Nottinghamshire hospital trust bosses 'unreservedly' sorry after highly critical CQC report

The hospital trust which runs maternity services in Nottingham has apologised after what it called a ‘devastating’ Care Quality Commission (CQC) report found there had not been safe levels of staff or training, and that they were 73 midwives short of adequate staffing levels.

By Kit Sandeman
Monday, 18th January 2021, 10:35 am

A highly-critical report last month downgraded the service from requires improvement to inadequate.

It found the service ‘did not have enough maternity staff with the right qualifications, skills, training and experience to keep patients safe from avoidable harm and to provide the right care and treatment’.

In front of a health scrutiny panel on January 14, health bosses apologised unreservedly.

The report found the trust was 73 midwives short of adequate staffing levels.

They said they had been aware of problems with the service for three or four years, but that their aim was to be rated as ‘good’ by this time next year.

Part of the problem was that they had historically calculated how many staff would be needed by using a ‘per birth’ figure, but that this didn’t take into account the fact that more births are becoming more complex, and therefore taking up more staffing time.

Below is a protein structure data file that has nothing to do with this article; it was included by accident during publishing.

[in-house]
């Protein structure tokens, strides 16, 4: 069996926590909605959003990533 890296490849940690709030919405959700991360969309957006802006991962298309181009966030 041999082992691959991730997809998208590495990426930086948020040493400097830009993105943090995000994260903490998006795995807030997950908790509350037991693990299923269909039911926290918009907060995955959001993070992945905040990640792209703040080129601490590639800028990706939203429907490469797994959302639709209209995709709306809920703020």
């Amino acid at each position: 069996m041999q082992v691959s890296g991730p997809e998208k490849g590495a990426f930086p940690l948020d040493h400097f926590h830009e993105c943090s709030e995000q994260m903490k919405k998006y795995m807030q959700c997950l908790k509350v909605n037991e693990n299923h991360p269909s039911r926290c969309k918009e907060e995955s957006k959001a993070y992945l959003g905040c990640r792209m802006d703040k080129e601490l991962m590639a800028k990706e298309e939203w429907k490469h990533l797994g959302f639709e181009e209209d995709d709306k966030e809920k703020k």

Before the inspection last October, the trust recalculated what staffing levels it needed once more complex births were taken into account, and was found to be 73 midwives short.

Keith Girling, medical director, said: “I want to start by acknowledging that the CCQ report was very distressing for all of us to read, and as a trust we are very sorry for the care we have delivered to women in our maternity unit, where the care was below that which you would aspire to give.

“We were very chastened to read of the inadequate standard of care provision.

“The report has been taken extremely seriously by the organisation.

“We recognise that the CQC found a significant number of areas of concern, particularly focussed around staffing, training, assessment of ladies and the care they have had in our maternity services.

“We are very sorry to the ladies who have experienced that care, and we are also very sorry to the staff who have been under extreme pressure, and we are also mindful that this will have caused significant anxiety to those women who are due to be using our services in this next period of time.

“We are working very hard to put into place immediate measures to provide assurance to women that their care remains safe.

“We have taken immediate actions to ensure day-to-day safety

“We fully expect the programme of work, including the recruitment and the improvement plans will take a number of months to fully manage, and correct the issues the CQC has identified.

“We have an ambition that within 12 months we will be able to report that the maternity service has moved from inadequate to good.

"That is what we have set ourselves as a challenge and expectation.

“We have had concerns around our maternity unit for some significant period of time, over probably three or four years, and we have been making a number of interventions over that time to support the teams, and to review and increase staffing.”

Sarah Moppett, interim chief nurse at the trust added that while the report had been ‘devastating’, progress had already been made, and there were now twice-daily ‘safe today’ checks, designed to ensure short-term safety for patients.